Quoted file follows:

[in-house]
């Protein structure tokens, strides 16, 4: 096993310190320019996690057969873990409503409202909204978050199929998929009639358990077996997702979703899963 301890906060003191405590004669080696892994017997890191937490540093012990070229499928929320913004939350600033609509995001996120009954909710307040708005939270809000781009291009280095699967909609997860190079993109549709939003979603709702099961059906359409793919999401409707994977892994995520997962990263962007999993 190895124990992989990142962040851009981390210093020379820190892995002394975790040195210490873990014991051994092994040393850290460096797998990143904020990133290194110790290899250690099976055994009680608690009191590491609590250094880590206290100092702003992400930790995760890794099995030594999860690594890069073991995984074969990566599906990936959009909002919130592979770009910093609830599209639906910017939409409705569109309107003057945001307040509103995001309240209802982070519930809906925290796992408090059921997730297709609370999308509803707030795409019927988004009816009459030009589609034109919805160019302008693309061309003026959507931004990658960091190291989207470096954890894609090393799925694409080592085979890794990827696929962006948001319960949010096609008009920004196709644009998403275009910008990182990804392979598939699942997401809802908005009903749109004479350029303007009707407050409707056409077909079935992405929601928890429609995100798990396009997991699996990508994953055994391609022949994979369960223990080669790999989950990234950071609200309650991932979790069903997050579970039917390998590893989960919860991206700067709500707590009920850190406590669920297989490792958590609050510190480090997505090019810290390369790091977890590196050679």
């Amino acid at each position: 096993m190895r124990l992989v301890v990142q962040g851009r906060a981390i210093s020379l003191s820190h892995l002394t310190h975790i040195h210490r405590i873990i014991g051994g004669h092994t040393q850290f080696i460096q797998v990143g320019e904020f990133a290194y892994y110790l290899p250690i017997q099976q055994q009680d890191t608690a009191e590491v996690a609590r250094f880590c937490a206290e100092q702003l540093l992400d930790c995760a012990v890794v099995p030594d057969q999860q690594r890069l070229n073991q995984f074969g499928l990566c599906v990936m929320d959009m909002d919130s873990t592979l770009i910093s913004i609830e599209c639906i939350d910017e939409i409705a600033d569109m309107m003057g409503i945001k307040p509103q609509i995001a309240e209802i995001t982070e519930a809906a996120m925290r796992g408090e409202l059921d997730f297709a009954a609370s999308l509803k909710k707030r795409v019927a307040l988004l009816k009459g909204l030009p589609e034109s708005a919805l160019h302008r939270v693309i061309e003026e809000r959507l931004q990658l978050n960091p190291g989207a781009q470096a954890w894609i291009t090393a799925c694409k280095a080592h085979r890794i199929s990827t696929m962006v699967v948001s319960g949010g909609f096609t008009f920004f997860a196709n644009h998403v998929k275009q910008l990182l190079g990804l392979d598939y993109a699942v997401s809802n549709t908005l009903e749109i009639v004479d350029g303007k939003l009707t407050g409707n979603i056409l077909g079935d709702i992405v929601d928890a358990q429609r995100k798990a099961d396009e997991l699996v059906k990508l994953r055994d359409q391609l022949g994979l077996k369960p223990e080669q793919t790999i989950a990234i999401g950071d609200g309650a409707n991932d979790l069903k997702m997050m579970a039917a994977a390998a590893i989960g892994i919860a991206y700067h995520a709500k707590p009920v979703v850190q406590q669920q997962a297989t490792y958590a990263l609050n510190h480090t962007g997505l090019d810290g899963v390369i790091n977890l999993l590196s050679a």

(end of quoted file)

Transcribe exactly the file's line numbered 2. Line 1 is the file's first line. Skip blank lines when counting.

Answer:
């Protein structure tokens, strides 16, 4: 096993310190320019996690057969873990409503409202909204978050199929998929009639358990077996997702979703899963 301890906060003191405590004669080696892994017997890191937490540093012990070229499928929320913004939350600033609509995001996120009954909710307040708005939270809000781009291009280095699967909609997860190079993109549709939003979603709702099961059906359409793919999401409707994977892994995520997962990263962007999993 190895124990992989990142962040851009981390210093020379820190892995002394975790040195210490873990014991051994092994040393850290460096797998990143904020990133290194110790290899250690099976055994009680608690009191590491609590250094880590206290100092702003992400930790995760890794099995030594999860690594890069073991995984074969990566599906990936959009909002919130592979770009910093609830599209639906910017939409409705569109309107003057945001307040509103995001309240209802982070519930809906925290796992408090059921997730297709609370999308509803707030795409019927988004009816009459030009589609034109919805160019302008693309061309003026959507931004990658960091190291989207470096954890894609090393799925694409080592085979890794990827696929962006948001319960949010096609008009920004196709644009998403275009910008990182990804392979598939699942997401809802908005009903749109004479350029303007009707407050409707056409077909079935992405929601928890429609995100798990396009997991699996990508994953055994391609022949994979369960223990080669790999989950990234950071609200309650991932979790069903997050579970039917390998590893989960919860991206700067709500707590009920850190406590669920297989490792958590609050510190480090997505090019810290390369790091977890590196050679």